If an imported United States sheep ever tested positive for scrapie in Canada, the impact on livestock cross border trade agreements would equate to an agricultural earthquake for the national sheep industry. Part of he CFIA’s job is to make sure those aftershocks never happen.
In the “Sheep Case Dragging On” story in the July 21st, 2016 of Community Press newspaper (and elsewhere in Sun Media publications), there are 2 glaring errors that continue to be propagated. I am the owner of the sheep in question.
My farm has NOT been under Canadian Food Inspection Agency (CFIA) quarantine since 2012 as the story indicates, but since January of 2010, effectively halting my life and farm income for 6 and a half years and counting….while the government stumbles through the same time period spending over a million dollars in an effort to save face, not get caught in major procedural blunders, and drag out legal proceedings to drain the resources of myself and the other accused.
The most serious incorrect statement in the Jason Bain’s Sun Media article that continues to be spread as truth, is that there were two sheep on my farm that tested positive for scrapie. Not true.
I repeat—it has not been proven that ANY scrapie was EVER found on my farm.
A breeding sheep that I sold in 2007 died on a farm more than 1,500 miles away in Alberta, and the CFIA says it tested positive for a disease called scrapie. The CFIA thought the rest of my flock might be infected, but agreed the animal could have actually been infected on the Alberta farm. Many more sheep have since tested positive for scrapie in that same Alberta flock. I questioned if the infected sheep was even mine, since the traceability tag had “mysteriously” dissappeared there, the CFIA were not able to identify it, and in a dozen years of sheepkeeping I’d never had anything remotely resembling scrapie symptoms.
Scrapie is a prion disease, however, unlike mad cow, scrapie is not transmissible to humans. Its impact on sheep farms is financial: infected sheep lose wool, produce fewer lambs, and typically die young between 2 and 3 years of age. It’s actually more of an economic disease.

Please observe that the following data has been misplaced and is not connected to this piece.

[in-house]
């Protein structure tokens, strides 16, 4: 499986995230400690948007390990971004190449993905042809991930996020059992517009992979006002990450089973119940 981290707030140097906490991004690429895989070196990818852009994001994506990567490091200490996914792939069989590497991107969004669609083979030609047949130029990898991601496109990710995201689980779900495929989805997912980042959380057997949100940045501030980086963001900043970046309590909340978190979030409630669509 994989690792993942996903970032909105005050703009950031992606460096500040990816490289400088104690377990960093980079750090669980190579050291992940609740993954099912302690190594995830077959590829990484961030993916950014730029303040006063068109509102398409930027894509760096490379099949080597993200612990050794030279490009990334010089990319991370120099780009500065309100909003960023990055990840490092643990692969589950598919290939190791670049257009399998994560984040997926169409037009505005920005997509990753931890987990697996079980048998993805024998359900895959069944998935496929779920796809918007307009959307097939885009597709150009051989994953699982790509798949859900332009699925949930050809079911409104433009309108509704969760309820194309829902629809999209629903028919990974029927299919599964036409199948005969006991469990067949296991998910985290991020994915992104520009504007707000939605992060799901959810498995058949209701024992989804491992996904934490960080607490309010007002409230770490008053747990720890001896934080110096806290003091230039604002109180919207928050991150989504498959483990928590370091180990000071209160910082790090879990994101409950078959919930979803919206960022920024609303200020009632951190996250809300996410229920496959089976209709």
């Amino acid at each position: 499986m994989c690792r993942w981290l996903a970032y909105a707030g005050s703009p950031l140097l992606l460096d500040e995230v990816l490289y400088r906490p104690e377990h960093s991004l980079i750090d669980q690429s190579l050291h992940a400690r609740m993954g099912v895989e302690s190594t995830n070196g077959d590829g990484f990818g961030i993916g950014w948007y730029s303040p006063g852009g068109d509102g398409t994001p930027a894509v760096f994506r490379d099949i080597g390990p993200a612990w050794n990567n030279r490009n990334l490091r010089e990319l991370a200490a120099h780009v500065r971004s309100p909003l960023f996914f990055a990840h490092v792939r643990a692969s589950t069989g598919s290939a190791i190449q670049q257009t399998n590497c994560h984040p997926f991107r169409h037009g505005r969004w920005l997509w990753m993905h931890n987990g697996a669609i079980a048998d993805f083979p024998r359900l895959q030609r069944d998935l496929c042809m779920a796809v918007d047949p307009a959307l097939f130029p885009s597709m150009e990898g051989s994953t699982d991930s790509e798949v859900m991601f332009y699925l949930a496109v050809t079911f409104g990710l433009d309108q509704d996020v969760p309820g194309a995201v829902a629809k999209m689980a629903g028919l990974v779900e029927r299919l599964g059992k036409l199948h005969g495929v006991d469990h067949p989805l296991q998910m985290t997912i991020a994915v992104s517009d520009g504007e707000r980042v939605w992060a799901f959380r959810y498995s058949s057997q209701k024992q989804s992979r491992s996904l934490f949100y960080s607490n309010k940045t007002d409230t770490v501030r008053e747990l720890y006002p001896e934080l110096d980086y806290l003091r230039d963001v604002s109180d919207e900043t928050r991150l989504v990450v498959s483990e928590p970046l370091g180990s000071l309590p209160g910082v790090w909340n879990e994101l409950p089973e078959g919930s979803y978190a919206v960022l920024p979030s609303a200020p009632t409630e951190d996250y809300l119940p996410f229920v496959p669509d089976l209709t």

The CFIA conducted live biopsies on my flock in 2011 and all were negative for scrapie. None showed any symptoms of illness. But the CFIA said the live tests were only 88% accurate. They would need to kill the sheep and dissect their brains to know for sure if they were healthy.
The sheep went missing before the CFIA could carry out their Destruction Order, which meant when they were found, CFIA would kill them. Since no scrapie had ever been found on my farm, I filed a federal court application for judicial review which would in effect halt the Destruction Order.
When a remaining ewe pregant with triplets came down with toxemia after pining for her missing flockmate sister, I called in the CFIA veterinarian who assessed her and agreed with my diagnosis, saying that she had zero scrapie symptoms and would be just fine and that she was in robust physical form. I told him I believed she would die within 24 hours of toxemia as she was not responding to the treatment which came too late.
She died next morning, and surprise, surprise…within days (instead of the usual few weeks) the CFIA had their positive test results.
Funny thing though…I found out from CHEX TV, who called to ask for my reaction and a statement, saying they’d been told by CFIA that I had a sheep die of scrapie. I had not been informed, which would be the norm. Interesting.
Many other factors such as age, offspring and parentage that all tested negative, support the my belief that my flock did not have scrapie.
With the CFIA’s unsubstantiated claim of scrapie found on the farm, my application for a Judicial Review to stop the kill order was effectively squashed.
The CFIA continues to deny my requests for my own sheep’s tissue sample so I can have it independently tested by a private non-government labratory to prove the absence of scrapie.
Most importantly, is a fact that CFIA goes to great lengths to keep from the public, preferring to fabricate that 2 scrapie positive sheep were found on my farm. Nope.
The real news story is that the Alberta farmer/livestock trucker imported an American Dorset ram whose health deteriorated rapidly while exhibiting classic scrapie symptoms. He told myself and several other sheep producers that he could not figure out why that Dorset sheep’s tests came back negative, saying that the CFIA surely made a huge mistake as it looked to be an obvious case of scrapie.
That’s where my scapesheep comes in.
As I was saying, if an imported United States sheep ever tested positive for scrapie in Canada, the impact on livestock cross border trade agreements would equate to an agricultural earthquake for the national sheep industry. The CFIA’s job is to make sure those aftershocks never happen.
So it never happened.